Tuesday, June 12, 2012

LADOT Sees the Light

At long last LADOT has removed the reference to the outdated Herms crosswalk study from its website. Is it a sign of things to come at the LADOT? Let's hope so.

Monday, June 11, 2012

The Importance of Personal Security

Image courtesy of clutch magazine

I write a lot on this blog about pedestrian safety, but usually my focus is on how road design, crossing treatments, sidewalks, and technology can make it safer for pedestrians to navigate public streets. But this recent Streetsblog Post about harassment in public spaces, along with stories like this one of a young man killed in random gang-related shooting, have reminded me of the other half of pedestrian safety: personal security.

We can build the most walkable streets in the country, but if people are worried about crime and harassment (unfortunately, those two words aren't always synonymous) no one is going to use them. In many ways, this is a harder problem to fix than the infrastructure one. Given enough money (and political will), building streets that are physically safe for pedestrians becomes a relatively simple exercise in engineering. When it comes to personal security, we're faced with complex social problems that don't have easy solutions.

That's doesn't mean we shouldn't try.

As pedestrian advocates, we need to recognize that part of our job--our first job, really--is to create spaces where people feel secure walking. Toward that end, we must partner with people who are working to address this issue (police departments, gang prevention advocates, women's groups and others who fight against street harassment). Otherwise we run the risk of designing beautifully walkable--but empty--streets.

Friday, June 8, 2012

This week on foot

This week we learn How Dogs Saved a Los Angeles Neighborhood, and that The Most Walkable Streets in San Francisco Aren’t Always the Ones You’d Think. We're told to Give the people what they want: A walkable city--or do they? Because also this week a 'Pedestrian place' decision postponed in Canada and Businesses Hope to Put Brakes on Proposed Pedestrian Plaza in New York due to concerns over (you guessed it) losing parking. At least outside the US they got the memo, as this week Bhutan introduces weekly 'pedestrian day'.  Although in Manila they don't seem to be quite as sympathetic, since they're telling citizens to Use footbridges and pedestrian lanes, or pay P200—MMDA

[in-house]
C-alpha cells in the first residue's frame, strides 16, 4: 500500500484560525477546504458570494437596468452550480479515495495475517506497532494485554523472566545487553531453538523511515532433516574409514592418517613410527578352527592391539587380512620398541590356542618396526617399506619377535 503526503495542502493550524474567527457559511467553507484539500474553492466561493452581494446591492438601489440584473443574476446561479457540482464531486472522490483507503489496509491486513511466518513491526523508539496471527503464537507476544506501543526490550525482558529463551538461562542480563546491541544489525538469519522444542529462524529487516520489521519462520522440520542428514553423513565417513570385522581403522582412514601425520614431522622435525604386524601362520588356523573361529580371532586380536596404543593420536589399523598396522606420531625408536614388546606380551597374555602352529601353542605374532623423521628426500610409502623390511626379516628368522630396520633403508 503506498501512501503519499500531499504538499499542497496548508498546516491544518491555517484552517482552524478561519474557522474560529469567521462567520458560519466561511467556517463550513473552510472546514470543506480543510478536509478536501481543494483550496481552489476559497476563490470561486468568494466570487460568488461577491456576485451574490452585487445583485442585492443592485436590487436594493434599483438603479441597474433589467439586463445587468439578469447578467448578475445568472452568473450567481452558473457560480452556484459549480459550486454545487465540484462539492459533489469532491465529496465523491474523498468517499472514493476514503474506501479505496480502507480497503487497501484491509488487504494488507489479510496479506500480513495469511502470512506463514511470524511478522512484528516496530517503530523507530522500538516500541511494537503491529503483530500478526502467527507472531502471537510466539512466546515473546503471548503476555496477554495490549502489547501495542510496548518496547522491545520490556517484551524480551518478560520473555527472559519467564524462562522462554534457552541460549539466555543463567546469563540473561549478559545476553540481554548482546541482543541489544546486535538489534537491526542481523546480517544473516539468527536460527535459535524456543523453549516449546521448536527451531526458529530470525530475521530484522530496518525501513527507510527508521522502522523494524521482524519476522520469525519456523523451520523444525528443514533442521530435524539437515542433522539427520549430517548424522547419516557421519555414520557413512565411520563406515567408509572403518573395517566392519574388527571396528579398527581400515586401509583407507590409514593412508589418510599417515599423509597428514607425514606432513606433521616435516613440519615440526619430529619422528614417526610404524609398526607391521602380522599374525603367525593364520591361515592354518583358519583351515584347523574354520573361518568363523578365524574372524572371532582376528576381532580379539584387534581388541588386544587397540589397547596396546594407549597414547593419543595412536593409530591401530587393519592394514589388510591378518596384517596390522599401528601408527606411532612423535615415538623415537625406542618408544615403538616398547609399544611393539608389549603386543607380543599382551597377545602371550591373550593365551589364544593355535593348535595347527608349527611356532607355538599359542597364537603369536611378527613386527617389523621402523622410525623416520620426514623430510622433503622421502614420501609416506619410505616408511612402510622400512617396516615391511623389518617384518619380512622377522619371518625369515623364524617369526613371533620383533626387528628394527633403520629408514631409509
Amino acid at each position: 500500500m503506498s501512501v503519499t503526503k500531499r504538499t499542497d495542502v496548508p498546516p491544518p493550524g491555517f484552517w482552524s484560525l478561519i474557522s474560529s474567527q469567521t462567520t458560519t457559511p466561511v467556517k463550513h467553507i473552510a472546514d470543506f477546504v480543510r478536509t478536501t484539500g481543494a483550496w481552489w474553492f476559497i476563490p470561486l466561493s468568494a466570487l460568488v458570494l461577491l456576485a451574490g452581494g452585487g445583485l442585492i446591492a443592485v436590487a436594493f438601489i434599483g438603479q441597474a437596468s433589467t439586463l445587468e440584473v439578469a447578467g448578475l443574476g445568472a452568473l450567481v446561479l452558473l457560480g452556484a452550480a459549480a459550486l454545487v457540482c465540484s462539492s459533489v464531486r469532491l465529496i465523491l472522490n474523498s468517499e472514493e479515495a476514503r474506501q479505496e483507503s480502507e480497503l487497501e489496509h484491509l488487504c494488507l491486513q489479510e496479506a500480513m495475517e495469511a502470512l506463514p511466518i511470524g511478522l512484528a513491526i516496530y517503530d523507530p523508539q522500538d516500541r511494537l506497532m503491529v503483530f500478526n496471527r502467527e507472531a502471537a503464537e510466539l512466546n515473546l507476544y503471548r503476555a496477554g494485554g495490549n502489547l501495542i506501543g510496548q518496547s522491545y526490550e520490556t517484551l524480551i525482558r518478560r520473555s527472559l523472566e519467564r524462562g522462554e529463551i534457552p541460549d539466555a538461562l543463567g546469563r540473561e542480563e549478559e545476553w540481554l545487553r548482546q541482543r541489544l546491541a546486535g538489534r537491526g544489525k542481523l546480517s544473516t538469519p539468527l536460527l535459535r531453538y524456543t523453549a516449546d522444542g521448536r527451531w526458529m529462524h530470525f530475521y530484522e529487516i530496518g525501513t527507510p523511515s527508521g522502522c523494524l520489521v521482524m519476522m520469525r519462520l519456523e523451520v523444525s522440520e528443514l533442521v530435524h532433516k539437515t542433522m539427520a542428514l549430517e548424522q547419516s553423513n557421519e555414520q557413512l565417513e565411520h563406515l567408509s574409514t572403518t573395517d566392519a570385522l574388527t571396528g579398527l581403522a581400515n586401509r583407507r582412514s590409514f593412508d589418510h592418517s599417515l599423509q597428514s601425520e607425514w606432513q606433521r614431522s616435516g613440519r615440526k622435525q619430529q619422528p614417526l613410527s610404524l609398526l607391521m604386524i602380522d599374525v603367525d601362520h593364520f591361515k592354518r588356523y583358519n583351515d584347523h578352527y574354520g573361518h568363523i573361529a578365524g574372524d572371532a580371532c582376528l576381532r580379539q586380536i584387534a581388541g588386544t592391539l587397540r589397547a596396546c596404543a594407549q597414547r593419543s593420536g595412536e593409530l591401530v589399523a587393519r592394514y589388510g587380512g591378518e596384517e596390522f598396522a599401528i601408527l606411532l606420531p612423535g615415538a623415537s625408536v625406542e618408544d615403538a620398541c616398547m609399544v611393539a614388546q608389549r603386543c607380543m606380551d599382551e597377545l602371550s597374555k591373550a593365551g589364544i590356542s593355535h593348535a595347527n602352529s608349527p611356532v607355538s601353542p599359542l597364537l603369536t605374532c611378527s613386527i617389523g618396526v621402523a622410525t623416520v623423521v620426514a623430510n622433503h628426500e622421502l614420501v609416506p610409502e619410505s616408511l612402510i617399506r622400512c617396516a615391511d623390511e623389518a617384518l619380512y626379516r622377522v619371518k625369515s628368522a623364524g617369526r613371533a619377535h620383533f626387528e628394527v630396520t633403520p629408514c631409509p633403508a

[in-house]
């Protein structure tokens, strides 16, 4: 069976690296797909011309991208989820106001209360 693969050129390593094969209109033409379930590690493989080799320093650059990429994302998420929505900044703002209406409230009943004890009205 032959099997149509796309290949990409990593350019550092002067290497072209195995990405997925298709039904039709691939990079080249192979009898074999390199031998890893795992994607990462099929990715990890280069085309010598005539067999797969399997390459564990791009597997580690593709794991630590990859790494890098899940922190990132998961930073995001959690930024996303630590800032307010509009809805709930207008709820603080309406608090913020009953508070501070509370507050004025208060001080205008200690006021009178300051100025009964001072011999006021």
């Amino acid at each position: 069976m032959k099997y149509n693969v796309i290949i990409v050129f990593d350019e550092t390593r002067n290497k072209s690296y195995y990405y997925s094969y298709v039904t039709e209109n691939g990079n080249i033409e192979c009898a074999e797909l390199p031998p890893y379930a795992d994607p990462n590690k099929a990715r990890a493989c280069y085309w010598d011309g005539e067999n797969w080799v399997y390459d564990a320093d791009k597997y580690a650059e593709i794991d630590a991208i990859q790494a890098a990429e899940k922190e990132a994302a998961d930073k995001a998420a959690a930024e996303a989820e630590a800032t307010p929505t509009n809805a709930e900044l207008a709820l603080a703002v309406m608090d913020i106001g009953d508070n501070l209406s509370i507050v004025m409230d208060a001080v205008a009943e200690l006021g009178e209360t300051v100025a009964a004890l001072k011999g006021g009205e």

Meanwhile, the City's sidewalk situation is dire, public board tells Lansing City Council, and the Increasing road toll for elderly pedestrians provokes alarm. It shows why its so important to understand How walkable, transit-oriented neighborhoods help seniors... and younger folks. Perhaps walkability have helped this situation where Pedestrian dies after being struck crossing Long Beach street, although some strongly believe that Distracted Pedestrians As Dangerous as Distracted Drivers

Elsewhere people we're wondering What is it with Canadian drivers and pedestrians? (And why can't Americans be the same way?), and Are the suburbs made for walking? Maybe An Atlas of Suburbanisms can help us figure it out. If not, we can always look to Brant Street in Burlington a Model for Walkable Streets for pointers.

Tuesday, June 5, 2012

More great walking webinars

Health and Equity in Transportation: Promising Methods and Modes to Improve Health Outcomes
APHA will host a free webinar series on critical health and equity issues within the transportation sector. These three, 60-minute APHA webinars will explore the ties between public health and:
· Increased use of public transportation;
· Reduced injuries, particularly for children and young drivers;
· Reduced inequities from increased access to goods and services; and
· Other topics within transportation, such as updates on the federal surface transportation authorization.
We invite professionals in public health, transportation and other related sectors to participate in this new webinar series for 2012. Participants must register to join the webinar. NOTE: registration is limited and available on a first-come, first-served basis.

1: What Public Transit means for Public Health
Wednesday, June 13, 2012
2-3 pm EDT
Explore how public transit may impact health, via increased physical activity, improved air quality and reduced risk of injuries from crashes. Hear about health impact assessments (HIAs) that estimated how increased spending on public transportation and sustainable modes of transportation can both benefit health and reduce social inequities. Introductory remarks by APHA Associate Executive Director Susan Polan, and presentations by Tracy Buck, MS, RD, Nashville Metro Public Health and Brian Cole, DrPH, UCLA School of Public Health.

Monday, June 4, 2012

Making Pizza (and Pedestrians) Safer

As I learned recently in this NPR story, Dominos pizza has taken a creative approach to improving the safety of its electric delivery scooters in the Netherlands. Concerned that the quiet vehicles might catch pedestrians unawares, with unfortunate results, the company added a quirky soundtrack to the motors. Annoying? Possibly, but at least they'll be hard for pedestrians to miss...